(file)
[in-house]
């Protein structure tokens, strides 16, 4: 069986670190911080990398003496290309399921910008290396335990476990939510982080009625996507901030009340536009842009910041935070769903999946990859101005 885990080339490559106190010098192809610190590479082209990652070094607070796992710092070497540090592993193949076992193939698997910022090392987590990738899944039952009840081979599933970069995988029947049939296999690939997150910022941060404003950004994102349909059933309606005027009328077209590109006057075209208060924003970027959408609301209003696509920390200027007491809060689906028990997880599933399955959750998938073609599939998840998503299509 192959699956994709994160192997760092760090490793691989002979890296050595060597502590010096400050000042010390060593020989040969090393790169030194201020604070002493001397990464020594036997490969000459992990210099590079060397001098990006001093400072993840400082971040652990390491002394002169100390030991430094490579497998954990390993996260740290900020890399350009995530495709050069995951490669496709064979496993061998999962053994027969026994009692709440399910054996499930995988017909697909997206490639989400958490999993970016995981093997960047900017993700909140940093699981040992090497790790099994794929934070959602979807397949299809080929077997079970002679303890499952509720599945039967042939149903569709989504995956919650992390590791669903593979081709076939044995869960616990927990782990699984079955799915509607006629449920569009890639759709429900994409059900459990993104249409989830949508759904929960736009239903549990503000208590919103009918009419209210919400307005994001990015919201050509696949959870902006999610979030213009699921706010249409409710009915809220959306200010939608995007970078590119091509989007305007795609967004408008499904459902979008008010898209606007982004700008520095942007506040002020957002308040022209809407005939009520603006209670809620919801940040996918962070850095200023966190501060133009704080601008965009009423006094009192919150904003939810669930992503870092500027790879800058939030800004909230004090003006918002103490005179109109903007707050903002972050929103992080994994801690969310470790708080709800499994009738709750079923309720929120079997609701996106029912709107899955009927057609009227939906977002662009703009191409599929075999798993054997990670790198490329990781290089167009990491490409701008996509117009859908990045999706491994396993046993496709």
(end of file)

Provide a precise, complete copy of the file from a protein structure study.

[in-house]
């Protein structure tokens, strides 16, 4: 069986670190911080990398003496290309399921910008290396335990476990939510982080009625996507901030009340536009842009910041935070769903999946990859101005 885990080339490559106190010098192809610190590479082209990652070094607070796992710092070497540090592993193949076992193939698997910022090392987590990738899944039952009840081979599933970069995988029947049939296999690939997150910022941060404003950004994102349909059933309606005027009328077209590109006057075209208060924003970027959408609301209003696509920390200027007491809060689906028990997880599933399955959750998938073609599939998840998503299509 192959699956994709994160192997760092760090490793691989002979890296050595060597502590010096400050000042010390060593020989040969090393790169030194201020604070002493001397990464020594036997490969000459992990210099590079060397001098990006001093400072993840400082971040652990390491002394002169100390030991430094490579497998954990390993996260740290900020890399350009995530495709050069995951490669496709064979496993061998999962053994027969026994009692709440399910054996499930995988017909697909997206490639989400958490999993970016995981093997960047900017993700909140940093699981040992090497790790099994794929934070959602979807397949299809080929077997079970002679303890499952509720599945039967042939149903569709989504995956919650992390590791669903593979081709076939044995869960616990927990782990699984079955799915509607006629449920569009890639759709429900994409059900459990993104249409989830949508759904929960736009239903549990503000208590919103009918009419209210919400307005994001990015919201050509696949959870902006999610979030213009699921706010249409409710009915809220959306200010939608995007970078590119091509989007305007795609967004408008499904459902979008008010898209606007982004700008520095942007506040002020957002308040022209809407005939009520603006209670809620919801940040996918962070850095200023966190501060133009704080601008965009009423006094009192919150904003939810669930992503870092500027790879800058939030800004909230004090003006918002103490005179109109903007707050903002972050929103992080994994801690969310470790708080709800499994009738709750079923309720929120079997609701996106029912709107899955009927057609009227939906977002662009703009191409599929075999798993054997990670790198490329990781290089167009990491490409701008996509117009859908990045999706491994396993046993496709």